The Ethernet Alliance, a global consortium dedicated to progressing Ethernet technologies (albeit, only the MAC frame format is left from the original 10BaseT Ethernet standard), this week exhibited a multivendor interoperability demonstration at the OFC 2023 conference and exhibition in San Diego, CA.
–>Please see References 1. and 2. below for the detailed multi-vendor interoperability demo diagrams.
Featuring 18 different participating member companies, the Ethernet Alliance interoperability demo spans diverse Ethernet technologies ranging from 10 Gigabit Ethernet to 800GbE. The interoperability display features a live network between the booths of Ethernet Alliance and the Optical Internetworking Forum, Exfo, Spirent Communications, and Viavi Solutions.
The network leverages single-mode optical fibers with high-speed traffic originating from an array of switches, routers, interconnects, including copper and optical cables. It also employs various interconnects using multiple pluggable form factors such as OSFP, QSFP-DD, QSFP, and SFP, and multiple interface types including OIF 400ZR, OpenZR+ MSA 400ZR+, and 800G-ETC-CR8.
The Ethernet Alliance also spent time highlighting its roadmap, which sees continued advancement in the speed, reliability, and use cases for the networking protocol across multiple sectors. The goal of the organization is not to invent new standards, but rather to help foster their adoption and deployment in an interoperable approach.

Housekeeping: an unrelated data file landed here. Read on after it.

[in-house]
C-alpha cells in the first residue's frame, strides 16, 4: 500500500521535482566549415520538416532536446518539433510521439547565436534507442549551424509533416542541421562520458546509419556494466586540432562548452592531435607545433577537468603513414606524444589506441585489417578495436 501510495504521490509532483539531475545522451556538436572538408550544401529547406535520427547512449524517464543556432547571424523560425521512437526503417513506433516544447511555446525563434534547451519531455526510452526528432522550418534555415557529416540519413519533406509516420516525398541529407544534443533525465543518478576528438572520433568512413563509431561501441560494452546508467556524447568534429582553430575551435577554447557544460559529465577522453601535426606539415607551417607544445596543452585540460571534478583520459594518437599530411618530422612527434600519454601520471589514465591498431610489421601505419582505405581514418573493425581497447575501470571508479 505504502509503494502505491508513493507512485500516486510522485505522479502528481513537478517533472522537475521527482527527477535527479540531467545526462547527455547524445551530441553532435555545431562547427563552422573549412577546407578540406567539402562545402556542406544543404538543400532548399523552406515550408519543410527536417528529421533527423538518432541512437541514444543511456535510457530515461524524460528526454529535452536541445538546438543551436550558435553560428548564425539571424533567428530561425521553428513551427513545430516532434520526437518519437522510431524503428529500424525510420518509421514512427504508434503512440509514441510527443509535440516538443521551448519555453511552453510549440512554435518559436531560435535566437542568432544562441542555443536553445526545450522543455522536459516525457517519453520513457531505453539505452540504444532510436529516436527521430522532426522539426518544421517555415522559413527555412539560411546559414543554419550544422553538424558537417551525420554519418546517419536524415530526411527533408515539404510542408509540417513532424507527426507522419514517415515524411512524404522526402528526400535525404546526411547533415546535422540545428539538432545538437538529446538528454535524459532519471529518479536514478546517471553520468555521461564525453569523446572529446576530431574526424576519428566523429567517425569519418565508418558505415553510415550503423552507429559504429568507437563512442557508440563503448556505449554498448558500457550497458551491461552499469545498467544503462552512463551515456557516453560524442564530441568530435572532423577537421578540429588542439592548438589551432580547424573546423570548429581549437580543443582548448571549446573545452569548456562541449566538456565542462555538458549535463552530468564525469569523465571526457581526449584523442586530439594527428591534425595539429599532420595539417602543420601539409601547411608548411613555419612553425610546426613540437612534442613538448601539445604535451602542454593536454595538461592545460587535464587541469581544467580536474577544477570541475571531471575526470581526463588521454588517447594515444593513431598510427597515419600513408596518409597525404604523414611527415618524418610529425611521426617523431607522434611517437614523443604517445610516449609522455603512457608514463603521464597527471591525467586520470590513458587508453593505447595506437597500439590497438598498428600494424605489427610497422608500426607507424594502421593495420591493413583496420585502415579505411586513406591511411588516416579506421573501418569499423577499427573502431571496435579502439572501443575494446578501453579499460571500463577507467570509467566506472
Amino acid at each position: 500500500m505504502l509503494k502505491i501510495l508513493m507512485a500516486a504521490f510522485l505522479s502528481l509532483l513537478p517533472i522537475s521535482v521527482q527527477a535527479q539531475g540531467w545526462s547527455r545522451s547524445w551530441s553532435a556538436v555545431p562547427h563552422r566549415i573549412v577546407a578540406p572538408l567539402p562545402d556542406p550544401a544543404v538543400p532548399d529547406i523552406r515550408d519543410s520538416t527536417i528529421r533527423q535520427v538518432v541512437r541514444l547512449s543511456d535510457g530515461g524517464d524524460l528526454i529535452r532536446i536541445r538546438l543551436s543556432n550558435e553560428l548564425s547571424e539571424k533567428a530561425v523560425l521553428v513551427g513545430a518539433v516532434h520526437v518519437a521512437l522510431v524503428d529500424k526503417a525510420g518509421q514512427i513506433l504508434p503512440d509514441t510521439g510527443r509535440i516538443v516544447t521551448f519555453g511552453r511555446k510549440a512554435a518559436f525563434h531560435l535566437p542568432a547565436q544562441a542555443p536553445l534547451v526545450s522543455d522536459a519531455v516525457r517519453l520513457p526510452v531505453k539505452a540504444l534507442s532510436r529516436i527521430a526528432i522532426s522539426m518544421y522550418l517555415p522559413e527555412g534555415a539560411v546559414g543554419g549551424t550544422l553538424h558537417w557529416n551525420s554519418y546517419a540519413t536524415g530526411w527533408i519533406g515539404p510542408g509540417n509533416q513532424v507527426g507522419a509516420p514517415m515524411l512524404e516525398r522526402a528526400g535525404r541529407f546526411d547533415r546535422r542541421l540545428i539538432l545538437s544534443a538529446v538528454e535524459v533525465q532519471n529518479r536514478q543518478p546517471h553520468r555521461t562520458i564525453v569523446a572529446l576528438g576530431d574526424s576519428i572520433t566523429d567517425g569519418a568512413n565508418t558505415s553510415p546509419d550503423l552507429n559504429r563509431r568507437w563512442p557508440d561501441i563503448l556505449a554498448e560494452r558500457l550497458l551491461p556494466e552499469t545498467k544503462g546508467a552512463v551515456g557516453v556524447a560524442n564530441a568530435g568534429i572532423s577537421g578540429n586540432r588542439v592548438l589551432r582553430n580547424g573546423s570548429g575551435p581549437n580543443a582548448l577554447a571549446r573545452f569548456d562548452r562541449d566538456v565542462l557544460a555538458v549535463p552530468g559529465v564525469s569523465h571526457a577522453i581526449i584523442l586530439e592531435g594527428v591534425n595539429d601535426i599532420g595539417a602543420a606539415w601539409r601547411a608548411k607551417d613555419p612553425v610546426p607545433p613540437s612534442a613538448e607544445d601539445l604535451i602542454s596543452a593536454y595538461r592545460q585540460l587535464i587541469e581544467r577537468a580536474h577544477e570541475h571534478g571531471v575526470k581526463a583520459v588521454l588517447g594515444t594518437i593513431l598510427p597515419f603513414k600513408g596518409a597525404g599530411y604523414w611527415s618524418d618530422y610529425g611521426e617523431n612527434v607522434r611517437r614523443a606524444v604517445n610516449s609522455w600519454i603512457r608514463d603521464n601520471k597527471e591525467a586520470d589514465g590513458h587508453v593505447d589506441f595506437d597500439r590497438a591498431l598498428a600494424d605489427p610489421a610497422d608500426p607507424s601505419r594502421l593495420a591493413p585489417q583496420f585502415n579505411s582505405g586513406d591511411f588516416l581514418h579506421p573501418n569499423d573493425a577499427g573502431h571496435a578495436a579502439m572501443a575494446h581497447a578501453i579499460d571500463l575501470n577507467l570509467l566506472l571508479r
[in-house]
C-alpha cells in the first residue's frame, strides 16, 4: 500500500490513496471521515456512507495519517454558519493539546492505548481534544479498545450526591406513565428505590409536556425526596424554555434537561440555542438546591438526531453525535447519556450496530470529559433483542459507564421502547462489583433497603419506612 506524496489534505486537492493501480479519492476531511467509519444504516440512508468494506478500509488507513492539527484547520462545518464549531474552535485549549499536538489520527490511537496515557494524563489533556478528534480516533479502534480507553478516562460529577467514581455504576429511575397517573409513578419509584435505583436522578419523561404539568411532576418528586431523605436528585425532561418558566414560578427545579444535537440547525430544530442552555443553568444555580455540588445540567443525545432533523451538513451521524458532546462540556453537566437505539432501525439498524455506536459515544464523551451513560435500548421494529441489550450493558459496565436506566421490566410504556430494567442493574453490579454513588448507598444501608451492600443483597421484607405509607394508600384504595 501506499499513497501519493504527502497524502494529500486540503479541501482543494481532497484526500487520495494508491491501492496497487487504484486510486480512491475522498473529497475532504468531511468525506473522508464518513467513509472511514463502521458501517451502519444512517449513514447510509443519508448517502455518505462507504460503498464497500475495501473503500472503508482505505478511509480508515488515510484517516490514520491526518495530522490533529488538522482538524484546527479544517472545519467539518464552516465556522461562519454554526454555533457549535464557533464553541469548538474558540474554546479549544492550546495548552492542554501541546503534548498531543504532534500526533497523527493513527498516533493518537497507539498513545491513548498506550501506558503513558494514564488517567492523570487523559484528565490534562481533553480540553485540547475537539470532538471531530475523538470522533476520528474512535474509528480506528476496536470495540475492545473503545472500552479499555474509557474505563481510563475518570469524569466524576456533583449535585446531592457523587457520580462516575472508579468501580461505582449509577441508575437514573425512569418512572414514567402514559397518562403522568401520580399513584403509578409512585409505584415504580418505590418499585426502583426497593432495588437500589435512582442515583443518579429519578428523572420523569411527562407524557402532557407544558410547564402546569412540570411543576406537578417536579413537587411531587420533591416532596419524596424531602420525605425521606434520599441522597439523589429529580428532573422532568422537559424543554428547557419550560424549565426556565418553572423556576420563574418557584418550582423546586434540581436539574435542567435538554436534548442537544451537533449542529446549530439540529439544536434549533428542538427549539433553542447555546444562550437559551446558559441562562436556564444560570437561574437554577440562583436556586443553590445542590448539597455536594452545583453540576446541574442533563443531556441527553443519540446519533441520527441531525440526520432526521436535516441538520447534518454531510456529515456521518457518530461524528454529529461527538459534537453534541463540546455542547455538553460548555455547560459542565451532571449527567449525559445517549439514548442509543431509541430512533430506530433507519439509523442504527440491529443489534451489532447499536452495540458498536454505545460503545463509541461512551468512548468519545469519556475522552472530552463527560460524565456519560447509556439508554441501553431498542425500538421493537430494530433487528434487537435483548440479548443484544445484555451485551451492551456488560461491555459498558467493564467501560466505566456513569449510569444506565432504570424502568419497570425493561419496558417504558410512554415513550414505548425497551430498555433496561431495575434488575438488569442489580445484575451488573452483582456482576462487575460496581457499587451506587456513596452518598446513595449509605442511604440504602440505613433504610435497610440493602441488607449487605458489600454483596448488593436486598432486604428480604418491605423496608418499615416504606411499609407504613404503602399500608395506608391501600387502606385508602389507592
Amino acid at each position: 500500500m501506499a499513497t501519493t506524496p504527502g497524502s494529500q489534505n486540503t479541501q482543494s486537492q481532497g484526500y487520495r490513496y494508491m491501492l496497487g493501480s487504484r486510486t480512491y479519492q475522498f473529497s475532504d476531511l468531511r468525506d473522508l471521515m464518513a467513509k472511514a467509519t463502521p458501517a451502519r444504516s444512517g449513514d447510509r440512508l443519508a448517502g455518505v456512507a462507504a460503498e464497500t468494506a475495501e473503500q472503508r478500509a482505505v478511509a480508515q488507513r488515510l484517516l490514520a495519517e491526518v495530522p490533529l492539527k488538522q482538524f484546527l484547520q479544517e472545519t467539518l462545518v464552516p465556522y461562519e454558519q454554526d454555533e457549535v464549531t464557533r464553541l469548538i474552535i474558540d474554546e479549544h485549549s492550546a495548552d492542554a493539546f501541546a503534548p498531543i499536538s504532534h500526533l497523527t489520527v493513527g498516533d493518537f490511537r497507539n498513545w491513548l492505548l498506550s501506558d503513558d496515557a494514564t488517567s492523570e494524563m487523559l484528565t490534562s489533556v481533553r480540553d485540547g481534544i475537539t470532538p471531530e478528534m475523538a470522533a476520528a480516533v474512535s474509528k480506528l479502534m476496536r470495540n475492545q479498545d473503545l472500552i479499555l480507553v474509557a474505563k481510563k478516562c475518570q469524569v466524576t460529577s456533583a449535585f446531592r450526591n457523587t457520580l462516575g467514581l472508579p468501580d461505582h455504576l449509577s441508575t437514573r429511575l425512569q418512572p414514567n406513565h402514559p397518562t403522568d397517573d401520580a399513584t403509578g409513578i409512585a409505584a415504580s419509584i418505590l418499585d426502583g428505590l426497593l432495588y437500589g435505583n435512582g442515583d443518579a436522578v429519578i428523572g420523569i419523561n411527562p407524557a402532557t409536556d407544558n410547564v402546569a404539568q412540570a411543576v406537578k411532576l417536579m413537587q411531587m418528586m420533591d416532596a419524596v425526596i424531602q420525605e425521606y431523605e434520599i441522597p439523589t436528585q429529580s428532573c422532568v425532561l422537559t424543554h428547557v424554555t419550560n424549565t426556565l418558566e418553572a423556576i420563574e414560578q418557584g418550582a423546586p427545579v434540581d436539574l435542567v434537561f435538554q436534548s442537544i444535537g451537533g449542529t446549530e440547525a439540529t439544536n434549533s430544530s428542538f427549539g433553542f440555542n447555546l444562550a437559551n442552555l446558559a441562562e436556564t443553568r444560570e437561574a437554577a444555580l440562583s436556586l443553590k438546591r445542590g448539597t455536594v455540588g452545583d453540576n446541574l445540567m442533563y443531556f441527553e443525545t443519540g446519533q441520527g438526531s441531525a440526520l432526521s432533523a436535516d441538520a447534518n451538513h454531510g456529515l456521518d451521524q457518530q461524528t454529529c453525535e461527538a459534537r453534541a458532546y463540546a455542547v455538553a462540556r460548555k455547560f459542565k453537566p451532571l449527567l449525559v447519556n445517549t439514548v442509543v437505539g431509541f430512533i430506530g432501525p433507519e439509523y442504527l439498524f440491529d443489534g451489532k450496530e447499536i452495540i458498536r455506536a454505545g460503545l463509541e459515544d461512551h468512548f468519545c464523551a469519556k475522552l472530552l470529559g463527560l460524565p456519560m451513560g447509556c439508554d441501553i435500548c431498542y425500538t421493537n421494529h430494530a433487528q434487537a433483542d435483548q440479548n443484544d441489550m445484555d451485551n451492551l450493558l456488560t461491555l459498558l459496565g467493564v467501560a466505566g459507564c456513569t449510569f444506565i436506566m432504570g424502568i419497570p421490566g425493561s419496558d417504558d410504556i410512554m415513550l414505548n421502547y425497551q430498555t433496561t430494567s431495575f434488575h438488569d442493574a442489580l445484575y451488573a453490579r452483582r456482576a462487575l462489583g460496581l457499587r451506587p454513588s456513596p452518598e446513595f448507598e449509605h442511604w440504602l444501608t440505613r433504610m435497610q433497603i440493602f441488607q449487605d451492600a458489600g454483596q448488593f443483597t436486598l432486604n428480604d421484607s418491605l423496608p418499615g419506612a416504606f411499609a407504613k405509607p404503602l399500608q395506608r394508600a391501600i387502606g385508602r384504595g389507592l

Source: Ethernet Alliance
“We’re now at the half-century mark, and Ethernet’s star continues to rise. As a profoundly resilient technology that’s getting progressively faster, it is an innovation engine that drives market diversification and fuels business growth. If you think about the journey from invention to deployment, what we do is we try to show that the technology does work and it is mature enough that it can be deployed,” said Peter Jones, chairman, Ethernet Alliance.
In the enterprise market, demand for 10 GbE-based Ethernet remains strong and there is also some growth for 25 GbE, which is intended more for servers. Ethernet also has 100 GbE and 400 GbE speeds to support larger enterprise and campus needs.
Network operators are always looking for more network capacity and speed and to that end 800 GbE and soon 1.6 Tb/s Ethernet (TbE) will fit the bill.
Jones said that in the early days, the goal for each new set of specifications was to provide 10-times the speed, at only three-times the price of the existing specification. Over time what has occurred is the standards have not just been racing forward to ever faster speeds, but rather are being tailored to meet the price and performance characteristics that a given use case requires.
For example, work is ongoing to help bring Ethernet into more industrial use cases as a solution for serial connections. Ethernet is also increasingly finding its way into automotive use cases as modern vehicles rely on growing levels of compute capacity to operate and communicate.
The Ethernet Alliance is also working on certification efforts for Power-over-Ethernet (PoE). While there have long been PoE standards, there hasn’t been a full-scale certification effort in the same way that there is for Wi-Fi in the wireless world. Jones said that while PoE mostly works today, there have been some instances of vendor technologies that weren’t interoperable.
“We really want people to be able to buy certified devices because we want to preserve the idea that Ethernet just works and we were starting to see that breaking down with PoE,” Jones said. “Ethernet is the most important technology that no one ever sees. Very few people that use the internet understand that Ethernet is the key part of it,” he added.
“One of OFC’s highlights was live interoperability demonstrations from leading optics companies running over OFCnet,” said OFC chairs Chris Cole, Coherent Corporation; Ramon Casellas, Centre Tecnològic de Telecomunicacions de Catalunya; and Ming-Jun Li, Corning Incorporated.